3

I'm trying to make a script to either quit compton if it's running or start it if it's not running. I've read from man that it should exit 1 if process is found, so I've tried to make a script that uses that... However this just doesn't work, It starts if it's closed but doesn't close it. what am I doing wrong ??

#!/bin/bash


status=$(pgrep compton 2>&1)

if [[ $status == 1 ]];
    then
        killall compton
    else
        exec compton -b
fi

echo $status
  • 1
    0 or 1 is exit status, but $(...) captures output. – Charles Duffy Mar 19 at 23:41
  • grab $? . do man bash. – user2497 Mar 20 at 19:09
8

You are getting the pgrep output in your status variable. It's just not the output that you expect it to be.

pgrep outputs the process IDs (PIDs) of the processes matching the pattern that you give it. If there is a process whose name matches compton, then $status would be the PID of that process, or of those processes. pgrep also returns an exit status, but an exit status is not captured by a command substitution as a string.

In your test, you compare $status against 1. It is unlikely that compton has PID 1.


If you want to kill any compton process if they exist, and start compton -b if no compton process exists, you may do that with

#!/bin/sh

if ! pkill compton; then
    exec compton -b
fi

This uses the exit status of pkill. The pkill tool works in an equivalent way to pgrep (they are usually distributed and installed as a pair) but instead of outputting PIDs of matching processes like pgrep would do, pkill sends the TERM signal (by default) to the matching processes.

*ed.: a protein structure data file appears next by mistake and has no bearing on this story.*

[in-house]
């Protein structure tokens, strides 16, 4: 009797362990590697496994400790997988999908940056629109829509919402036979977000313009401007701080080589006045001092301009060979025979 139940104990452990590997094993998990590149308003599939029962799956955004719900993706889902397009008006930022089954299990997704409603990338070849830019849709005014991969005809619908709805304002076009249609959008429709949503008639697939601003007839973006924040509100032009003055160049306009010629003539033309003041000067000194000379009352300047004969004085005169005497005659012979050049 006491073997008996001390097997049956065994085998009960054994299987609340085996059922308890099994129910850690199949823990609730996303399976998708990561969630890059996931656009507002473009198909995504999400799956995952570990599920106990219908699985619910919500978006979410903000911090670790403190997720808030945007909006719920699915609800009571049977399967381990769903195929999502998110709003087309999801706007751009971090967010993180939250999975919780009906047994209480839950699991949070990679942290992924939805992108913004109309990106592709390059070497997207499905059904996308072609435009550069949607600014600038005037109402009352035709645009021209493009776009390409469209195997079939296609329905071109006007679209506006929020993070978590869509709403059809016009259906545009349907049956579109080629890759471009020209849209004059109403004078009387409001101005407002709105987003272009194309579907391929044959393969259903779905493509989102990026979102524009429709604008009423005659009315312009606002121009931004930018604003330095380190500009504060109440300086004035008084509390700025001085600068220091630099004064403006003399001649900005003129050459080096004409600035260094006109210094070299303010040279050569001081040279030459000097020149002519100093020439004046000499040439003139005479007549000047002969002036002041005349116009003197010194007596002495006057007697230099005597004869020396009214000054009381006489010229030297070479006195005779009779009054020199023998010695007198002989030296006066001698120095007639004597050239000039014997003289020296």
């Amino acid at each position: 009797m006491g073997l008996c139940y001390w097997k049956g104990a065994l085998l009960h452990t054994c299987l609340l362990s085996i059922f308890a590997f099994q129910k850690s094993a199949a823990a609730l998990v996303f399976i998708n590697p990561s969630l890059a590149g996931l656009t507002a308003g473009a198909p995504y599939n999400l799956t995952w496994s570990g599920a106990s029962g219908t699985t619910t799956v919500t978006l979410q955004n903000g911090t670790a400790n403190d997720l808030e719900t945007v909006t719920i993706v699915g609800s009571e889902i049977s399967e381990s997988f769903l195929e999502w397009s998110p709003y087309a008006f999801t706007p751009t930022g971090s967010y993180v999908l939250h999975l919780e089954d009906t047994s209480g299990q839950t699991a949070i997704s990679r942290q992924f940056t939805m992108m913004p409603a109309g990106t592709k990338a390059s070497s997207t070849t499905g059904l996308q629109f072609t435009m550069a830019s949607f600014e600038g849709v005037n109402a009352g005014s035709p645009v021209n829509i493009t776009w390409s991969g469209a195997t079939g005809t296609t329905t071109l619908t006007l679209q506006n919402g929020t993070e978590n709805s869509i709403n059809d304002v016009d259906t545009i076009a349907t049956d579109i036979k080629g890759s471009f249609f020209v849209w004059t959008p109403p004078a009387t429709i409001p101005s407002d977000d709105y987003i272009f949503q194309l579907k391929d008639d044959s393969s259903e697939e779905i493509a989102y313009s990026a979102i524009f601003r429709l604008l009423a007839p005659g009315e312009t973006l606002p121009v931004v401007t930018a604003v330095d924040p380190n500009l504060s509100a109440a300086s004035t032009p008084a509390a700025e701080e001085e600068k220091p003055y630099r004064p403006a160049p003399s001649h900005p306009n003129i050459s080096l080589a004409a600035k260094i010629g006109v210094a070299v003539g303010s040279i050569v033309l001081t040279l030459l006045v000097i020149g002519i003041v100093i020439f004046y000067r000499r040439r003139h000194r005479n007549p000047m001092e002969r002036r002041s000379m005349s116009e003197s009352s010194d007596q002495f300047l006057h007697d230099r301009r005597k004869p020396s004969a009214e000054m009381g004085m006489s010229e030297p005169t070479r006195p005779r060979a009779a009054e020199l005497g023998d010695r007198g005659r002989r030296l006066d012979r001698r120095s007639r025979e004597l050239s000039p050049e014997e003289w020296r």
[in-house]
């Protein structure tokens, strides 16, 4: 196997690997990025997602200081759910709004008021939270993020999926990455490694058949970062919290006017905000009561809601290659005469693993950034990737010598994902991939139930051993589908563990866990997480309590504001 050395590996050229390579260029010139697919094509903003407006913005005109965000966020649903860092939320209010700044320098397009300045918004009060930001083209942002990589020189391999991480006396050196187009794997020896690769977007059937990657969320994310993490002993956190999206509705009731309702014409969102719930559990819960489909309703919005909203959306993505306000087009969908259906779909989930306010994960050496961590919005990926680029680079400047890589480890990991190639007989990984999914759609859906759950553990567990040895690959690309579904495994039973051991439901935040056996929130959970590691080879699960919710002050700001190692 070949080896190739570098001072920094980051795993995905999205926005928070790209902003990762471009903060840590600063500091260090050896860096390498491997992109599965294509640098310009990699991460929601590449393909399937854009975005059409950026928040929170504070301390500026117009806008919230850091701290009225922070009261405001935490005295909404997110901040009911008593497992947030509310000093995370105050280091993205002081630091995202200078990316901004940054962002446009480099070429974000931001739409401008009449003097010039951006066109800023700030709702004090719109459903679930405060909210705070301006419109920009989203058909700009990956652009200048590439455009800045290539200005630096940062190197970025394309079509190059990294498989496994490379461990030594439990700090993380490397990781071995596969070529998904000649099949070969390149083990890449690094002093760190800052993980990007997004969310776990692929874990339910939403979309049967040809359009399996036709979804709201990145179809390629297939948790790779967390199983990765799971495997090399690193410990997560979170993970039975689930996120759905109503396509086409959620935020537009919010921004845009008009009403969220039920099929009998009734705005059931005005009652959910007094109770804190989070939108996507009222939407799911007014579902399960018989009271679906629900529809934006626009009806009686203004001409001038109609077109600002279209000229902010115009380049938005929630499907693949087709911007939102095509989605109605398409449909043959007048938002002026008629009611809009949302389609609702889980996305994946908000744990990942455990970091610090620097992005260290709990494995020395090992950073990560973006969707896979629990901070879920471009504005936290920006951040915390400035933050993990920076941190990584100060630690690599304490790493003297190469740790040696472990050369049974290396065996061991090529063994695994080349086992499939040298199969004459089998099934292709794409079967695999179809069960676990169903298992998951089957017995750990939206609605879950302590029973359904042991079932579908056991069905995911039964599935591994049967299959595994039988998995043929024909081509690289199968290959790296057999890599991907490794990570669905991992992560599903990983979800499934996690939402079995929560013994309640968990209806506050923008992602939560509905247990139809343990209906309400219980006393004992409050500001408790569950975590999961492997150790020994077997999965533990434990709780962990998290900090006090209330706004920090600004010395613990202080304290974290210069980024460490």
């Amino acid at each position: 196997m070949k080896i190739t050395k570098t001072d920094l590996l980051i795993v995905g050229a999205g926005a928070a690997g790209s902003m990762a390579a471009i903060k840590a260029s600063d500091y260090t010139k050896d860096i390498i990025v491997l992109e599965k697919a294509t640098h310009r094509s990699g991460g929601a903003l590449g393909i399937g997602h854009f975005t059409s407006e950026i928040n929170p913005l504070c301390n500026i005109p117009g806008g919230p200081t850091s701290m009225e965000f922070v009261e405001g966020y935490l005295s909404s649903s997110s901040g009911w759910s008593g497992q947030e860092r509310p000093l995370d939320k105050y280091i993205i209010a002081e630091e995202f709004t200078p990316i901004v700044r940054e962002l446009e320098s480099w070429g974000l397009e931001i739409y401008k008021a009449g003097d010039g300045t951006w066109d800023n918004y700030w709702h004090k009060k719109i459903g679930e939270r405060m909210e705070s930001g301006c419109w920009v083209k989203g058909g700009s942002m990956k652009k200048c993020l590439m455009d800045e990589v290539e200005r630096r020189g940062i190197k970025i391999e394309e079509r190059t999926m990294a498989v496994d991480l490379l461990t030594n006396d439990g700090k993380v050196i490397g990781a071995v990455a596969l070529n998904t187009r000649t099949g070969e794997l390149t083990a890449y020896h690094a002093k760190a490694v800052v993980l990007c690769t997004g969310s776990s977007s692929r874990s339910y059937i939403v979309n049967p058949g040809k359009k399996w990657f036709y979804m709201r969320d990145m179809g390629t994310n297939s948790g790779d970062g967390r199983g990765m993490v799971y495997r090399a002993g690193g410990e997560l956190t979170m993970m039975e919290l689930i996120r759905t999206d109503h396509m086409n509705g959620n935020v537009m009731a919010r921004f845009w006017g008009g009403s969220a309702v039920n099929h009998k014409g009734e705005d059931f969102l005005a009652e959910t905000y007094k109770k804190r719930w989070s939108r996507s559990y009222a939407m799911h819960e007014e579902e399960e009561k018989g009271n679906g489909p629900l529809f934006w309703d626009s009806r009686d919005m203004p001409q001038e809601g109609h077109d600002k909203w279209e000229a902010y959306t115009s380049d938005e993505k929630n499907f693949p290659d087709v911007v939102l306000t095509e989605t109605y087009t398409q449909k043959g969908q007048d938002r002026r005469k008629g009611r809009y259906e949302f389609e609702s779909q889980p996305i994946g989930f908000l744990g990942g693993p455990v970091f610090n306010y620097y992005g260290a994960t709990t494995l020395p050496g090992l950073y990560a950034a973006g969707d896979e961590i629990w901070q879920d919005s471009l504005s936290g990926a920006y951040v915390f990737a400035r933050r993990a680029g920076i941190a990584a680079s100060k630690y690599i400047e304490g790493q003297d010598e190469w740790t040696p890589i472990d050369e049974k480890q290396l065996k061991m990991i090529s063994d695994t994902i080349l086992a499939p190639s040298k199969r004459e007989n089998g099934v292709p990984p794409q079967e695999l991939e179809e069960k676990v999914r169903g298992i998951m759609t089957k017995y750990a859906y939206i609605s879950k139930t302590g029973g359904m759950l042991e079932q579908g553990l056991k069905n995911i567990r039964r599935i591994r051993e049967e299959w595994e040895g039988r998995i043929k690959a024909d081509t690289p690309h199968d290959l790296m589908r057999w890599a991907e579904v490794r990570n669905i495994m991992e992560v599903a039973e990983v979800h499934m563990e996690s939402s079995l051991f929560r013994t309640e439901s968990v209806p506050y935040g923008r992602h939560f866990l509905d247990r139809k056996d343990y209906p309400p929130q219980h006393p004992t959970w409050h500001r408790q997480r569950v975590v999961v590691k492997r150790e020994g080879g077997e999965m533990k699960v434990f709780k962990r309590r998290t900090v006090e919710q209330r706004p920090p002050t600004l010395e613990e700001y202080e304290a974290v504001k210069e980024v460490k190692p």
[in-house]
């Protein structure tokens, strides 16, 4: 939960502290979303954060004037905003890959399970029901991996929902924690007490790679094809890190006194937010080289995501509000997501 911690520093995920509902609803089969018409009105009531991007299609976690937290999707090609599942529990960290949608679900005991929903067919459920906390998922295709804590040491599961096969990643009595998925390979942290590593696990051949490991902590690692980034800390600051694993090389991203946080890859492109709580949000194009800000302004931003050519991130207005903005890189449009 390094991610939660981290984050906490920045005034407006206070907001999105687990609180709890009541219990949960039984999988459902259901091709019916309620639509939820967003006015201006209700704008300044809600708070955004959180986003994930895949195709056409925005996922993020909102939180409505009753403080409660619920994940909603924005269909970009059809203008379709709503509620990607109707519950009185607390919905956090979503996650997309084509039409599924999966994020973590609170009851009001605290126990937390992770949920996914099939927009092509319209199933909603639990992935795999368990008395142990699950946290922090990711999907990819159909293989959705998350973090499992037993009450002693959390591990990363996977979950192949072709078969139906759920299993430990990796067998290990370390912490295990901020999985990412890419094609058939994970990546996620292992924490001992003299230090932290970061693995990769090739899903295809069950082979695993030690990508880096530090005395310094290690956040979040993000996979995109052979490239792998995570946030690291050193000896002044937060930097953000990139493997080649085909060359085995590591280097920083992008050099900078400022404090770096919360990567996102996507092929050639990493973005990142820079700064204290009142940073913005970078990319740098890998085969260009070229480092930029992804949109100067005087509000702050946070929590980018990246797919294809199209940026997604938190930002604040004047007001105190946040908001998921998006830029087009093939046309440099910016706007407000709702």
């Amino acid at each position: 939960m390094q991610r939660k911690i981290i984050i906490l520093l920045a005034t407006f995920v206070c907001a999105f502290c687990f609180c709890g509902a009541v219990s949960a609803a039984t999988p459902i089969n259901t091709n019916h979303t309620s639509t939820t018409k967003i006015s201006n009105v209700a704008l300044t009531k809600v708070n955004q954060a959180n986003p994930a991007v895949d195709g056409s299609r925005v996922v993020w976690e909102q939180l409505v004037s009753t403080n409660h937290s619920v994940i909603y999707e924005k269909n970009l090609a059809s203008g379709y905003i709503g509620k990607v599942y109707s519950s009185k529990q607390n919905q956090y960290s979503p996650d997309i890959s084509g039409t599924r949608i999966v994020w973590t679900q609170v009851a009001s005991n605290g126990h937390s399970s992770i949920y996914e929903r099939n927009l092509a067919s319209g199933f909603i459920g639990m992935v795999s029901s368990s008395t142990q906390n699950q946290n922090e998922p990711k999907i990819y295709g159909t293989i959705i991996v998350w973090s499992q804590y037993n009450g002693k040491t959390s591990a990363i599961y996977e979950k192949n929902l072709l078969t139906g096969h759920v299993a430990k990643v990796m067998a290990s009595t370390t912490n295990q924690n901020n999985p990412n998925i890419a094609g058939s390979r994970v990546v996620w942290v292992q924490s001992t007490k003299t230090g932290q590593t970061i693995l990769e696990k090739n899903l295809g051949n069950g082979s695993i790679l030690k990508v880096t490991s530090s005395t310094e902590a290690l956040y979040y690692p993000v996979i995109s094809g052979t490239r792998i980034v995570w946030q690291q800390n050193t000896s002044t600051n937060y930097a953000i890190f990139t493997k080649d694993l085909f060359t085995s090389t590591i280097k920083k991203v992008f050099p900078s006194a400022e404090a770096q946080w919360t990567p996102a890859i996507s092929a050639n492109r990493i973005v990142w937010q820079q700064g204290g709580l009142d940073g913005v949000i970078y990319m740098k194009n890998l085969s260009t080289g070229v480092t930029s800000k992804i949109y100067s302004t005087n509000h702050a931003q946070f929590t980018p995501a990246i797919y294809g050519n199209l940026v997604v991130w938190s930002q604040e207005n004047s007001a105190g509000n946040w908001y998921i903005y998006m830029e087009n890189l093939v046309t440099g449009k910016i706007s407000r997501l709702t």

The if keyword uses the exit status of the command that you use with it.

The ! inverts the sense of the test so that

  • If pkill compton succeeds, it means that there was one or several compton processes that have now been killed, or at least signalled, and exec compton -b will not be executed.

  • If pkill compton fails (no process matched the name, or there was some internal error in pkill), the body of the if statement would call your exec compton -b, which would replace the shell process with the process resulting from running compton -b.

5

You should control exit status of pgrep process which will be in $? variable. Or check if $status variable where you're storing the output of pgrep is f.e. non zero-length string. The script in the question checks whether string in variable status is "1"

so

#!/bin/bash
pgrep compton >/dev/null

if [[ $? -eq 0 ]]
then
    killall compton
else
    exec compton -b
fi

or

#!/bin/bash
status=$(pgrep compton 2>&1)

if [[ -n "$status" ]]
then
    killall compton
else
    exec compton -b
fi
  • 3
    if pgrep compton >/dev/null; then is the better practice, so one doesn't directly inspect $? at all. In addition to avoiding bugs where $? refers to a different command than you think it does when editing code to add logging or such, this also means that set -e will no longer treat pgrep returning 1 as cause to exit the script (because branching on its exit status marks it as "checked"). – Charles Duffy Mar 19 at 23:41

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